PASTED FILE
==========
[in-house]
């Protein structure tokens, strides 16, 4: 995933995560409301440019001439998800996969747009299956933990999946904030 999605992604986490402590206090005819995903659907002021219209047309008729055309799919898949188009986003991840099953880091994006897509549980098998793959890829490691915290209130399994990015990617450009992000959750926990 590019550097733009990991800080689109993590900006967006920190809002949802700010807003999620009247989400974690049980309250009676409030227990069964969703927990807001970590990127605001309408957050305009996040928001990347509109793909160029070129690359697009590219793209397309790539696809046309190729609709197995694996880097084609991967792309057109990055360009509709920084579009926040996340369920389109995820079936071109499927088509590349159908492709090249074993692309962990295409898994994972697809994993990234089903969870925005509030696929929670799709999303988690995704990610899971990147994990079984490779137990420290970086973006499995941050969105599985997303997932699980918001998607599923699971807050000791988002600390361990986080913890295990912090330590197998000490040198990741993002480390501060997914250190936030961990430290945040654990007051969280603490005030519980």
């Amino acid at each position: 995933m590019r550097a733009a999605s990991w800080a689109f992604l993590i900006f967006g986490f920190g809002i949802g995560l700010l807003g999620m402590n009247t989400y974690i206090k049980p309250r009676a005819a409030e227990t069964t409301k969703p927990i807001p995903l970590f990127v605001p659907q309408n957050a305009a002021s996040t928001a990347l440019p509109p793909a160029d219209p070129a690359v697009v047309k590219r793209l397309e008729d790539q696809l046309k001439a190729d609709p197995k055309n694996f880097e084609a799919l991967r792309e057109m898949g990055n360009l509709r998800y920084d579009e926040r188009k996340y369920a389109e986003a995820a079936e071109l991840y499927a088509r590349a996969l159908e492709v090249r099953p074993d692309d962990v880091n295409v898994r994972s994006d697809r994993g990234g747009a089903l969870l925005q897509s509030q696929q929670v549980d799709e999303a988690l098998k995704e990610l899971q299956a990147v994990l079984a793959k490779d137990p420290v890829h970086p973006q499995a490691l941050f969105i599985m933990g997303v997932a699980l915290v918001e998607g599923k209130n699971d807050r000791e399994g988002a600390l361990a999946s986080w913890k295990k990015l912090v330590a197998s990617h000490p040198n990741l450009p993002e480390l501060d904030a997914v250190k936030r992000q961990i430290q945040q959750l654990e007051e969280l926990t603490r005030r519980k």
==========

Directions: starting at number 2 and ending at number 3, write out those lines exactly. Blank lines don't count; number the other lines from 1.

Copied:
């Protein structure tokens, strides 16, 4: 995933995560409301440019001439998800996969747009299956933990999946904030 999605992604986490402590206090005819995903659907002021219209047309008729055309799919898949188009986003991840099953880091994006897509549980098998793959890829490691915290209130399994990015990617450009992000959750926990 590019550097733009990991800080689109993590900006967006920190809002949802700010807003999620009247989400974690049980309250009676409030227990069964969703927990807001970590990127605001309408957050305009996040928001990347509109793909160029070129690359697009590219793209397309790539696809046309190729609709197995694996880097084609991967792309057109990055360009509709920084579009926040996340369920389109995820079936071109499927088509590349159908492709090249074993692309962990295409898994994972697809994993990234089903969870925005509030696929929670799709999303988690995704990610899971990147994990079984490779137990420290970086973006499995941050969105599985997303997932699980918001998607599923699971807050000791988002600390361990986080913890295990912090330590197998000490040198990741993002480390501060997914250190936030961990430290945040654990007051969280603490005030519980």
């Amino acid at each position: 995933m590019r550097a733009a999605s990991w800080a689109f992604l993590i900006f967006g986490f920190g809002i949802g995560l700010l807003g999620m402590n009247t989400y974690i206090k049980p309250r009676a005819a409030e227990t069964t409301k969703p927990i807001p995903l970590f990127v605001p659907q309408n957050a305009a002021s996040t928001a990347l440019p509109p793909a160029d219209p070129a690359v697009v047309k590219r793209l397309e008729d790539q696809l046309k001439a190729d609709p197995k055309n694996f880097e084609a799919l991967r792309e057109m898949g990055n360009l509709r998800y920084d579009e926040r188009k996340y369920a389109e986003a995820a079936e071109l991840y499927a088509r590349a996969l159908e492709v090249r099953p074993d692309d962990v880091n295409v898994r994972s994006d697809r994993g990234g747009a089903l969870l925005q897509s509030q696929q929670v549980d799709e999303a988690l098998k995704e990610l899971q299956a990147v994990l079984a793959k490779d137990p420290v890829h970086p973006q499995a490691l941050f969105i599985m933990g997303v997932a699980l915290v918001e998607g599923k209130n699971d807050r000791e399994g988002a600390l361990a999946s986080w913890k295990k990015l912090v330590a197998s990617h000490p040198n990741l450009p993002e480390l501060d904030a997914v250190k936030r992000q961990i430290q945040q959750l654990e007051e969280l926990t603490r005030r519980k």